I’ve lived in Humboldt County for seven years, and it’s taken me all this time to adopt the standard Lost Coast response to the question, “What do you do?”
Where I come from — and this basically applies to anywhere south of Garberville, north of Orick or east of Willow Creek — everybody has an answer to this question. “I’m an insurance agent,” you might say. “I’m a dentist.” “I’m a janitor.” Any of these responses work just fine. They provide all the necessary information — an occupation, a hint regarding educational background and temperament — to start a conversation or strike up a friendship. From there someone might add a qualifier like “... but I take summers off to lead white water rafting expeditions” or “... and I’m working on my Masters degree in art history,” which is even more helpful. Now you’ve really got something to talk about.
But ask that question around these parts, and you’re likely to get a shrug and embarrassed little smile. “Uh, a little of this, a little of that,” people tend to say. “I do a little part-time work, I help out a friend sometimes, I rent out a room and I’m thinking about starting this thing on the Internet...”
What does that mean, a little of this and a little of that? I never know. So for me, as the asker of that question, what starts as a simple conversation opener quickly becomes something else. Now I’m not just asking out of polite interest. Now I really want to know. These people are not especially wealthy or lucky or privileged — they’ve just figured out a way around the 8-to-5 lifestyle. So exactly what is it that they do all day? How, precisely, are they pulling this off? When the rent comes due, what specific funds do they draw upon to pay it? This all gets a little vague in Humboldt County.
It would be rude to actually ask those questions, and I can usually get a conversation off the ground without the answers. In fact, what someone does to earn their keep is often the least interesting thing about them. I’d much rather hear about their trek across Canada or the rabbit they once taught to play fetch or the weird thing they found at the junkyard last week. That’s the good stuff.
But now, after seven years, I’ve started giving my own version of the Humboldt Answer. A little freelance, give a talk at a conference, maybe apply for a grant, sell a few paintings on eBay when I’m running low on canvases and now we’ve got this bookstore .... Really, I’ve kind of lost track of the whole thing. Occupation? Who knows? (Speaking of occupations, a guy came into the bookstore yesterday and told me that he didn’t work. He was a youngish, good-looking guy, reasonably well dressed and well put together. Trust fund? Early dot-com millionaire? He volunteered the information, so I figured it was OK to press for details. “Wow, how’d you pull that off?” I said. “I went crazy,” he said.)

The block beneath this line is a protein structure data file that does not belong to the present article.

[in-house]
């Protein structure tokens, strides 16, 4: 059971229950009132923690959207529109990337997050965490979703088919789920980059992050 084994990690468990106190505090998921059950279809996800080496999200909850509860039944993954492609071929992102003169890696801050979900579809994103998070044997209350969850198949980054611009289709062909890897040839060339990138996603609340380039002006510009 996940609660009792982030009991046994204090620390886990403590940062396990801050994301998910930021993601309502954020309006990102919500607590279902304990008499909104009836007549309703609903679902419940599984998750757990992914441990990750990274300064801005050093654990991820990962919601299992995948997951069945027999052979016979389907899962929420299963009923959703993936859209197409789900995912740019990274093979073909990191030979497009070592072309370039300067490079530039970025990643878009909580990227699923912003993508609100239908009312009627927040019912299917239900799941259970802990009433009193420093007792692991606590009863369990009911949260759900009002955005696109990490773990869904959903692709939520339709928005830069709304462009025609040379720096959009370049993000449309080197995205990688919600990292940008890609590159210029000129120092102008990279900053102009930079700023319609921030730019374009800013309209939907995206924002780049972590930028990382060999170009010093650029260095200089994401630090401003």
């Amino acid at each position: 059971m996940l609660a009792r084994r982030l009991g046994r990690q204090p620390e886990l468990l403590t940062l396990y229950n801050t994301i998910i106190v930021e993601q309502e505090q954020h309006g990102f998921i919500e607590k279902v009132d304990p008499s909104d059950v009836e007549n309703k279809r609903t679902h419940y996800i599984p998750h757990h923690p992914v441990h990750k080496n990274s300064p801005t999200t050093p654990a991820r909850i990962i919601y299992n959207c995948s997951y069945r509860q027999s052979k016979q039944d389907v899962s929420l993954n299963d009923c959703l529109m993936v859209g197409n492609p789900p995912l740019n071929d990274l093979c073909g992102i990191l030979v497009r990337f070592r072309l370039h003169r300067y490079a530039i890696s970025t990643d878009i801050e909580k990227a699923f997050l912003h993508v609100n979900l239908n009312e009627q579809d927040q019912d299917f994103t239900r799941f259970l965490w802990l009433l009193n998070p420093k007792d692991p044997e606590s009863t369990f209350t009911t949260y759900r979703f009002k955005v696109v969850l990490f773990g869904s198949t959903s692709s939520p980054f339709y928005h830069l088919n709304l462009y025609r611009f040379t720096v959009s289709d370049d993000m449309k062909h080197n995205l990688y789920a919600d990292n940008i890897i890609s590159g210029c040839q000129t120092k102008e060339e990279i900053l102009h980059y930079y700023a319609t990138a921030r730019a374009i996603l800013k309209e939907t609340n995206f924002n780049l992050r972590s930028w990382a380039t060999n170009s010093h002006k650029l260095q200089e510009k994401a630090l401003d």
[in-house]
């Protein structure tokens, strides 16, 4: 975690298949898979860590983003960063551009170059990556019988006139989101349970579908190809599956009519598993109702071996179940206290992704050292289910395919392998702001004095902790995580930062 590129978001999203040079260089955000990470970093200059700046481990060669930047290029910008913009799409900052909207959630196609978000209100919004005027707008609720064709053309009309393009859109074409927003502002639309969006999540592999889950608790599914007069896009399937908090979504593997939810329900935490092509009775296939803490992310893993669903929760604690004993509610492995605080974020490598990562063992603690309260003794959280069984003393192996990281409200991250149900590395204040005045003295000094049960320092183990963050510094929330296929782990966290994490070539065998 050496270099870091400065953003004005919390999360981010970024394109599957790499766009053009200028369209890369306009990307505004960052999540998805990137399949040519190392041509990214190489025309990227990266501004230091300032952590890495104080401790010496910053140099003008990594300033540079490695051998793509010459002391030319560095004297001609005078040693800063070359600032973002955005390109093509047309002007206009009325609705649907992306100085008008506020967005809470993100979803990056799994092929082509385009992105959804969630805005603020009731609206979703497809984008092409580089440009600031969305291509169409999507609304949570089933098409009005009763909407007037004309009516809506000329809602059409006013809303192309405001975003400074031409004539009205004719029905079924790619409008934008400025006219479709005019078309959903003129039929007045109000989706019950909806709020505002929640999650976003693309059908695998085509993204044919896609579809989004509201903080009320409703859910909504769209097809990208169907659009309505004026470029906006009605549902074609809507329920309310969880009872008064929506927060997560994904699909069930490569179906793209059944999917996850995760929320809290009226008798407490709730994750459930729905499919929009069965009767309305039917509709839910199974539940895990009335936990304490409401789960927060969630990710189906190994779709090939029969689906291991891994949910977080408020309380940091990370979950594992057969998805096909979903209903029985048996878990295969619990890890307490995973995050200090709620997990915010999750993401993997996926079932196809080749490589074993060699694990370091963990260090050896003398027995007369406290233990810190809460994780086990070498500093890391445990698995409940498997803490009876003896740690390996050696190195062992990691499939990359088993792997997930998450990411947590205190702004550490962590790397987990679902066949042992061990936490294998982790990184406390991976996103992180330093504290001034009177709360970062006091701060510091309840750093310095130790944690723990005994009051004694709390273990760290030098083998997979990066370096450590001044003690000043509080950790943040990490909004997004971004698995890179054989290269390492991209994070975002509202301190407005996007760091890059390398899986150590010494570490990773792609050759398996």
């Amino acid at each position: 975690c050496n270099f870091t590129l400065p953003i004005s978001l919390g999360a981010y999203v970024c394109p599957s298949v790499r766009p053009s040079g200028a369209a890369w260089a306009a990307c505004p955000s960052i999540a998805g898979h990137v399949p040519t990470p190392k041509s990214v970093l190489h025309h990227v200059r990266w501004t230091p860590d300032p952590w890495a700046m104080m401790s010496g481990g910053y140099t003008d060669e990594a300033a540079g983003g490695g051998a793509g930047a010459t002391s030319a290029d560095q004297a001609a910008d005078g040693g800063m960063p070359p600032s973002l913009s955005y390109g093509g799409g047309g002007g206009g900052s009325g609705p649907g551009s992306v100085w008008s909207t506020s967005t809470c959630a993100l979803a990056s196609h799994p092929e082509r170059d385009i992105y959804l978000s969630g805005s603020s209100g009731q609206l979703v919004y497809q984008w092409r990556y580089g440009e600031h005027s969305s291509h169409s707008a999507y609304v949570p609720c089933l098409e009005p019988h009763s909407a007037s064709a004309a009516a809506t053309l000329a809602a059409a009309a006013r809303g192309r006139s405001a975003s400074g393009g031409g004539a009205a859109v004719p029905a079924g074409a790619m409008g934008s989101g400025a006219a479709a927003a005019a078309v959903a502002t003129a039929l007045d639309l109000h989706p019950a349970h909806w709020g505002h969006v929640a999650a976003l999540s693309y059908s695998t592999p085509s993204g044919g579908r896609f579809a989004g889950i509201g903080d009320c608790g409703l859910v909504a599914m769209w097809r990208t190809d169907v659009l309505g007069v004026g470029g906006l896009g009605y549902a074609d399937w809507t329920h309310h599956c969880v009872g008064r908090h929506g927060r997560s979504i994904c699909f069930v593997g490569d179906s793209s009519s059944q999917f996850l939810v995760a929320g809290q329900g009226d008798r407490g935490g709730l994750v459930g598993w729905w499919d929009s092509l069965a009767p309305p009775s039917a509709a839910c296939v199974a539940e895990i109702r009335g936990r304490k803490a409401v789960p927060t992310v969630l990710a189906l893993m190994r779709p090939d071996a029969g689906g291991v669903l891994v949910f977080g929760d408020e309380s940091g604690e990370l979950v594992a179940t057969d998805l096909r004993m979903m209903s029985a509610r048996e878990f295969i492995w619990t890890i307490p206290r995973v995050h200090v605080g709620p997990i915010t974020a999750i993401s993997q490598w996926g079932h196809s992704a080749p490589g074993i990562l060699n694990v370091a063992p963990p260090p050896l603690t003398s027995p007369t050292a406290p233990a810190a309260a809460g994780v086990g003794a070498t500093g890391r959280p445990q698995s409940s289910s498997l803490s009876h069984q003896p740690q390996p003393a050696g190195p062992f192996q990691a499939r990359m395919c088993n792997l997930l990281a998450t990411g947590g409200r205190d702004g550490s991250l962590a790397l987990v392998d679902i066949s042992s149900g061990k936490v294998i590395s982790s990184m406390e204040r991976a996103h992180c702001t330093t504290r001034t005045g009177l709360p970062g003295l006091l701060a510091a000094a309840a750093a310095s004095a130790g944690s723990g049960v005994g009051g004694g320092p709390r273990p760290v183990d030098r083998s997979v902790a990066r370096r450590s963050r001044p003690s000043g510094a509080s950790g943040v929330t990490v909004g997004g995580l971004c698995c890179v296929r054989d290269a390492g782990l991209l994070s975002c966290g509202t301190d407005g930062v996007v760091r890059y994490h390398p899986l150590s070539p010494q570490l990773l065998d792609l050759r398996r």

Which brings me to the garden. And New Year’s resolutions. Most of us talk about New Year’s resolutions the way people outside of Humboldt County talk about occupations. Resolutions are usually a list of specific things that you’re going to start doing and do every day from now on. My list usually includes more yoga, more painting and more gardening.
But this morning I remembered a piece of advice I once heard about New Year’s resolutions. I don’t remember who said it, and I won’t be able to phrase it as elegantly as he or she did, but the advice was this: Figure out everything that you want in your life, and do a little bit of all of it — every day. It occurred to me that this was a very Humboldt County way to live. A little of this, a little of that.
So I stopped wondering when I might find time to spend a day in the garden this week, and instead I picked up the pruning shears and went outside. Over the last few years I’d been whacking away at an overgrown fuchsia that crowded the sidewalk, but cutting it back on one side had only encouraged it to grow more in that direction. I spent a minute thinking about my mistake, and then I cut a few sturdy branches back to the ground, eliminating most of the overgrowth that blocked the sidewalk. In spring, I’ll start training the plant to grow in a new direction. But for the moment, that was it. A few clean cuts. A few minutes outdoors. Not bad.
Don’t ask me what I did today. I’m finding it hard to account for my time lately. But my hands are dirty, so it must have been good.